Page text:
I have this hexagonal grate floor:

Hexagonal grate floor

Which is a flat plane with the following shader:

enter image description here

The hex lattice created using the method by Andrew Hung. Albedo and metallic/smoothness shader are just simple textures.

I would like the hex grate to have a little depth without adding lots of polygons (and then using vertex position shifting).

Perhaps a little like an outline shader but offset below the grate? Is it even possible?

Many thanks.


1 Answer 1


If I'm following your node graph right here, you should be able to take a copy of your alpha map, offset it a bit based on the view angle, and then subtract the original alpha map from your offset one, and use the resulting image as a mask for whatever you want your extrusion/depth to look like. Then mix that in with the rest of the grid, using the sum of the alphas added together for your alpha channel (to make sure both the original grid and the extruded bit are visible).

The illusion will probably break at extreme angles, but with some tweaking it should be possible to get something at least passable until further inspection.

One way of doing this, would be to

  1. Get the dot product of the camera forward direction and the surface normal. This will give you a number between -1 to 1, where 1 means they are entirely aligned, -1 they point in exactly opposite directions, and anything else means something in-between.

  2. Use this value as a scaling factor for how much offset your "extrusion layer" needs; when looking from above, you'd want this to be zero, and the more parallel to the plane, closer to one, so something like 1 - abs(dot(cameraForward, normal)) could work.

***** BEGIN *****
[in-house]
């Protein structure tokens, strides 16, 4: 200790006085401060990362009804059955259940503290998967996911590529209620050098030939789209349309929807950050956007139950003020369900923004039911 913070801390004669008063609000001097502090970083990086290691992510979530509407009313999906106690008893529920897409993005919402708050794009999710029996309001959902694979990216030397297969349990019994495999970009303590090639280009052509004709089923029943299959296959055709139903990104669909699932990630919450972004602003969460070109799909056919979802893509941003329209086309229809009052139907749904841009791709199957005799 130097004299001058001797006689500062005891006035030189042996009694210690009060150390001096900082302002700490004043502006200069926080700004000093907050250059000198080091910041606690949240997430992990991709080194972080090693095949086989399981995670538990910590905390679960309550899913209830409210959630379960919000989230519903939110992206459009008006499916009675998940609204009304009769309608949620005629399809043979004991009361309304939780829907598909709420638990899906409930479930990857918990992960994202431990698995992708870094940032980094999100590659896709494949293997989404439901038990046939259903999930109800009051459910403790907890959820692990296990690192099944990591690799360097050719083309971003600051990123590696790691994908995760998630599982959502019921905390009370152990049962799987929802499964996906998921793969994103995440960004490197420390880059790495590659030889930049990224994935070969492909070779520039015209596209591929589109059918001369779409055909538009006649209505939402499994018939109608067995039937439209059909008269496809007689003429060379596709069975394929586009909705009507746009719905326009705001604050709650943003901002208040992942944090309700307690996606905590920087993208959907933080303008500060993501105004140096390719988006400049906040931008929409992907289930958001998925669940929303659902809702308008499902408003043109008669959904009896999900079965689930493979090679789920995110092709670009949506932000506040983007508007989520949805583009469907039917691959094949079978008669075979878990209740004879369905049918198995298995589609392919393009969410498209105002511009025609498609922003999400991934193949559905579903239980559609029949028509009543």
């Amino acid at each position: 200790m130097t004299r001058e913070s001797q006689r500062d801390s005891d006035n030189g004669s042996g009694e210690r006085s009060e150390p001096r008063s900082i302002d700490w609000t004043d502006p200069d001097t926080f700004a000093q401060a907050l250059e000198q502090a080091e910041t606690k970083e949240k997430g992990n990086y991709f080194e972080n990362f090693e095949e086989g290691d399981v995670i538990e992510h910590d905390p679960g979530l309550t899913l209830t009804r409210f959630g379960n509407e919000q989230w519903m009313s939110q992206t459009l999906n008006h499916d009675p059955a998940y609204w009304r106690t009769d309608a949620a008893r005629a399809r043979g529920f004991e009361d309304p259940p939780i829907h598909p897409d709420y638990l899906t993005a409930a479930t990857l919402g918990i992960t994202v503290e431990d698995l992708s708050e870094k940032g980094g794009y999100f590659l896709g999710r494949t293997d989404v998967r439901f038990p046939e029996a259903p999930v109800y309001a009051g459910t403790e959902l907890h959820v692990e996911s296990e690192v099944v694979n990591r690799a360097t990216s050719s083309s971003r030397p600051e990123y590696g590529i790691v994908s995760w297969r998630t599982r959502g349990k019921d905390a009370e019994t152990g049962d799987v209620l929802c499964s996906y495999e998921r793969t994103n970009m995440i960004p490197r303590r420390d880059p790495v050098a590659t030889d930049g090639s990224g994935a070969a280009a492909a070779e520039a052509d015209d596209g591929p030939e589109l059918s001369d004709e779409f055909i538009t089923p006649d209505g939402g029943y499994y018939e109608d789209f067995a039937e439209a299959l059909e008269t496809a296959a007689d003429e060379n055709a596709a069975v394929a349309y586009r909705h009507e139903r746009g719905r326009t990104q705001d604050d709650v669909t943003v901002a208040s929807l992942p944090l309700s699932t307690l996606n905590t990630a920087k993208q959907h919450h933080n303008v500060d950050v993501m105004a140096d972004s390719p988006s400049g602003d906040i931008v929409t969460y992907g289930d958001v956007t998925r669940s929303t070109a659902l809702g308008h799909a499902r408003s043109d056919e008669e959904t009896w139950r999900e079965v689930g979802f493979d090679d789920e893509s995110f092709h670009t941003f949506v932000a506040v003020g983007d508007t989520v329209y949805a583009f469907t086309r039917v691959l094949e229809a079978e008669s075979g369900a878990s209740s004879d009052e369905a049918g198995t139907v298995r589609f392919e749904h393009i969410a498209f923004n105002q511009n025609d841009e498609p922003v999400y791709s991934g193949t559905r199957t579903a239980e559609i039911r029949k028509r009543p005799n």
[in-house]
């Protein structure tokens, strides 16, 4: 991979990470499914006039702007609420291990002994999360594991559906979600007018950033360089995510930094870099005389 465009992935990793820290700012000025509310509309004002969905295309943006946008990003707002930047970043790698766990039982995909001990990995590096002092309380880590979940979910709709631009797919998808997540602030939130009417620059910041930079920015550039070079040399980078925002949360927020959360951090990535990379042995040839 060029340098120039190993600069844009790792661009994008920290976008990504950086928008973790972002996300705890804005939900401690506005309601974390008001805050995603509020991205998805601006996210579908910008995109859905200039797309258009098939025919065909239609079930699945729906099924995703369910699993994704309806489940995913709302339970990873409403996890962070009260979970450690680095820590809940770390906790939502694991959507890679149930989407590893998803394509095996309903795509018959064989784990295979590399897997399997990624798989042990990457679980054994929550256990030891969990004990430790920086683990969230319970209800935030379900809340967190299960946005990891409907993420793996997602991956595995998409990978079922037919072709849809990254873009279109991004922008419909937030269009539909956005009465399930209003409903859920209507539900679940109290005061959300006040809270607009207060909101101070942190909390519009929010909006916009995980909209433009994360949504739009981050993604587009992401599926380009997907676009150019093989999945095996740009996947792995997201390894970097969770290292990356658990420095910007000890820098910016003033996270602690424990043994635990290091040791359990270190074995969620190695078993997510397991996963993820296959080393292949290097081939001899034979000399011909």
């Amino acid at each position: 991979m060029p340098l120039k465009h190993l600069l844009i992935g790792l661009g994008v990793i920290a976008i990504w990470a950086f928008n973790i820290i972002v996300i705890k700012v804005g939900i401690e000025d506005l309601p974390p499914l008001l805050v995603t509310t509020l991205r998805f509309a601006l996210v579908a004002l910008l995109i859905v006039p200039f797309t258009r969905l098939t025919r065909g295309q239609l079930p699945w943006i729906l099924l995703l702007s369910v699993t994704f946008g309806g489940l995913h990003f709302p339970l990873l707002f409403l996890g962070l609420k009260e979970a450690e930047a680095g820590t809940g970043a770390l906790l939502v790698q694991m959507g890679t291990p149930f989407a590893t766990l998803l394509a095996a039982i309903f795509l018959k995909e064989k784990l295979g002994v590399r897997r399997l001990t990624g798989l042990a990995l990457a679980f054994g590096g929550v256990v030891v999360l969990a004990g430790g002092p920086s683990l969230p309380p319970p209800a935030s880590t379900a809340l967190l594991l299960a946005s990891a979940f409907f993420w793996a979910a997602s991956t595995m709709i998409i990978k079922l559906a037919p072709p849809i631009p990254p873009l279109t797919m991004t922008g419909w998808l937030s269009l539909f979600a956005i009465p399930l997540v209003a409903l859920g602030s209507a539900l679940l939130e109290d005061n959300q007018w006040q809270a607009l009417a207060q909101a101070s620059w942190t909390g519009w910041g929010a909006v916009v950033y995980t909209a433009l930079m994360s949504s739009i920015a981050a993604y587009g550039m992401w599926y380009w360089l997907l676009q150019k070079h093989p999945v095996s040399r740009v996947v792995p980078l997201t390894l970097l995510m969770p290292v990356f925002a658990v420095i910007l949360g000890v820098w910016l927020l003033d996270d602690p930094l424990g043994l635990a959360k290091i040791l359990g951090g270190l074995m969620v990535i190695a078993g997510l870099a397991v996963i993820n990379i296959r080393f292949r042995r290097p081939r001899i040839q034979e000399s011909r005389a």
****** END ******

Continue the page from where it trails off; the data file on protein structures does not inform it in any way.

3. To then find the actual values to offset by, you could take the cross product of the camera forward direction and the surface normal, to give you a new vector perpendicular to both, which lies on the plane of the surface.

  4. Use the components of that cross product to offset; exactly how will depend on your coordinate system, and order of the operand of the cross product, in my case it ended up working with (-y, x).

  5. Then multiply that offset by the scaling factor from step 2, and potentially some other factor to make the effect more or less subtle if needed, and the result should then be our offset vector.

  6. Take your original alpha map use to render your grid transparency, create a new copy of it offset by the offset vector, then subtract the original alpha map from it. The resulting map should then be white only where the extrusion is supposed to be visible.

  7. Calculate color/roughness etc. for your extrusion however you want, for example, as a tweaked copy of the original version.

  8. Use the map from step 6 to mix your original grid, and the extrusion, keeping the original wherever the map is black, and the extrusion where it is white.

  9. Use your original alpha map and your extrusion alpha map added together as the final alpha map, which should then be white (opaque) everywhere the original grid was, as well as wherever the extrusion now is.

I took a quick stab at doing this in Blender, with a node graph like so:

node graph

resulting in an effect roughly like this:

resulting effect

where black is then the "extrusion".

You will likely have to tweak the exact scales etc. to get this to look right for you, but an approach roughly like that should get you something similar to a 3D effect on your plane.


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